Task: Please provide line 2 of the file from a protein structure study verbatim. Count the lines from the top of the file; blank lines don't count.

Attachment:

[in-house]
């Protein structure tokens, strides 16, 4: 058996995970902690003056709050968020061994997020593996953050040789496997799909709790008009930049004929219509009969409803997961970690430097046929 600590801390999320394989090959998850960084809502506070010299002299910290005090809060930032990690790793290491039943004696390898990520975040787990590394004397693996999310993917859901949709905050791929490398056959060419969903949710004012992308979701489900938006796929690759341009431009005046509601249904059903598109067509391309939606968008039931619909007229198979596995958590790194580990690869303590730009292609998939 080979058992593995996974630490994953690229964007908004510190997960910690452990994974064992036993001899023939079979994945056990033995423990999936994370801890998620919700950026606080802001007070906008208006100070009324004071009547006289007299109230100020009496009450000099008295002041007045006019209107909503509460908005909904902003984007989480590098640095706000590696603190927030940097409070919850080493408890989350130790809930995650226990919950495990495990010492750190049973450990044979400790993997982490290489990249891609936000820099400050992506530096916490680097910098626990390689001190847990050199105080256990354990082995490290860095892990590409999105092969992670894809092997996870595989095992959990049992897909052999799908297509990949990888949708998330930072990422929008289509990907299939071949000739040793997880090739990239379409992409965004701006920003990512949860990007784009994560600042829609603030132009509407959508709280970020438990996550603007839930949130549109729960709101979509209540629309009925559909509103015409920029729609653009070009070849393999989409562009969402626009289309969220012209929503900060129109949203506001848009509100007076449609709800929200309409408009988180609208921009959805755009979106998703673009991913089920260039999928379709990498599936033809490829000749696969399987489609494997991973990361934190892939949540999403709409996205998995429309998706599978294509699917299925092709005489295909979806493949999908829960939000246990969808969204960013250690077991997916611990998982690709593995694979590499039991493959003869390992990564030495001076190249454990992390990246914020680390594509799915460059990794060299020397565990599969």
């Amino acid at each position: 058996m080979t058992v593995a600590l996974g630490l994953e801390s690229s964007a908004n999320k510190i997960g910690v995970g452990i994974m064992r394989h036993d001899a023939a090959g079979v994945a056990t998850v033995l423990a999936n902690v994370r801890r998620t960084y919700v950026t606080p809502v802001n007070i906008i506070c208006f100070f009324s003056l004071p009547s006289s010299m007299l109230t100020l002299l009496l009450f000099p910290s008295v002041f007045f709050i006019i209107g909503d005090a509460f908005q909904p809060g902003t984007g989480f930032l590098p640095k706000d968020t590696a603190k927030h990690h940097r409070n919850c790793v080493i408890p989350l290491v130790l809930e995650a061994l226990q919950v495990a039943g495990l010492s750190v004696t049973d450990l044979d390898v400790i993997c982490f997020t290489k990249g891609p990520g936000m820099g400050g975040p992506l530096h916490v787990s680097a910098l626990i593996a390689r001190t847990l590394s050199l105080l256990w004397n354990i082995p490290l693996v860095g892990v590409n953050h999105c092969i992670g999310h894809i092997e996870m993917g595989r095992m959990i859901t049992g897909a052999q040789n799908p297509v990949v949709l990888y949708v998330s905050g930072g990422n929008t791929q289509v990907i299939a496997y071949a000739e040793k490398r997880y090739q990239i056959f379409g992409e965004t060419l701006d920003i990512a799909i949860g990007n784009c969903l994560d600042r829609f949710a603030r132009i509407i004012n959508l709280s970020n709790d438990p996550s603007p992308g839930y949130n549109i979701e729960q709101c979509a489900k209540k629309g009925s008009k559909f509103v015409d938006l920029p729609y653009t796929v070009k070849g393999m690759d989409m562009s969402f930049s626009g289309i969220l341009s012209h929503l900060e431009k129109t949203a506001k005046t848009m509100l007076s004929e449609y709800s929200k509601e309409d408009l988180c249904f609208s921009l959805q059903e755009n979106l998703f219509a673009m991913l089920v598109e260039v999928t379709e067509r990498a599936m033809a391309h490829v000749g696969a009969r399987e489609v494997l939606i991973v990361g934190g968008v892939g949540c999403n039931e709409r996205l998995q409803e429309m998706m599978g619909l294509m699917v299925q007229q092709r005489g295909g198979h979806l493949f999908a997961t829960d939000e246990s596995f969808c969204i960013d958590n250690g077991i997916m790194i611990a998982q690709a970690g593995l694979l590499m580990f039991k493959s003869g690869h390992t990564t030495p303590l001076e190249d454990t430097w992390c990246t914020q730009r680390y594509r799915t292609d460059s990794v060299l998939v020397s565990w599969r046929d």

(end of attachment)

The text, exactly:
């Protein structure tokens, strides 16, 4: 058996995970902690003056709050968020061994997020593996953050040789496997799909709790008009930049004929219509009969409803997961970690430097046929 600590801390999320394989090959998850960084809502506070010299002299910290005090809060930032990690790793290491039943004696390898990520975040787990590394004397693996999310993917859901949709905050791929490398056959060419969903949710004012992308979701489900938006796929690759341009431009005046509601249904059903598109067509391309939606968008039931619909007229198979596995958590790194580990690869303590730009292609998939 080979058992593995996974630490994953690229964007908004510190997960910690452990994974064992036993001899023939079979994945056990033995423990999936994370801890998620919700950026606080802001007070906008208006100070009324004071009547006289007299109230100020009496009450000099008295002041007045006019209107909503509460908005909904902003984007989480590098640095706000590696603190927030940097409070919850080493408890989350130790809930995650226990919950495990495990010492750190049973450990044979400790993997982490290489990249891609936000820099400050992506530096916490680097910098626990390689001190847990050199105080256990354990082995490290860095892990590409999105092969992670894809092997996870595989095992959990049992897909052999799908297509990949990888949708998330930072990422929008289509990907299939071949000739040793997880090739990239379409992409965004701006920003990512949860990007784009994560600042829609603030132009509407959508709280970020438990996550603007839930949130549109729960709101979509209540629309009925559909509103015409920029729609653009070009070849393999989409562009969402626009289309969220012209929503900060129109949203506001848009509100007076449609709800929200309409408009988180609208921009959805755009979106998703673009991913089920260039999928379709990498599936033809490829000749696969399987489609494997991973990361934190892939949540999403709409996205998995429309998706599978294509699917299925092709005489295909979806493949999908829960939000246990969808969204960013250690077991997916611990998982690709593995694979590499039991493959003869390992990564030495001076190249454990992390990246914020680390594509799915460059990794060299020397565990599969």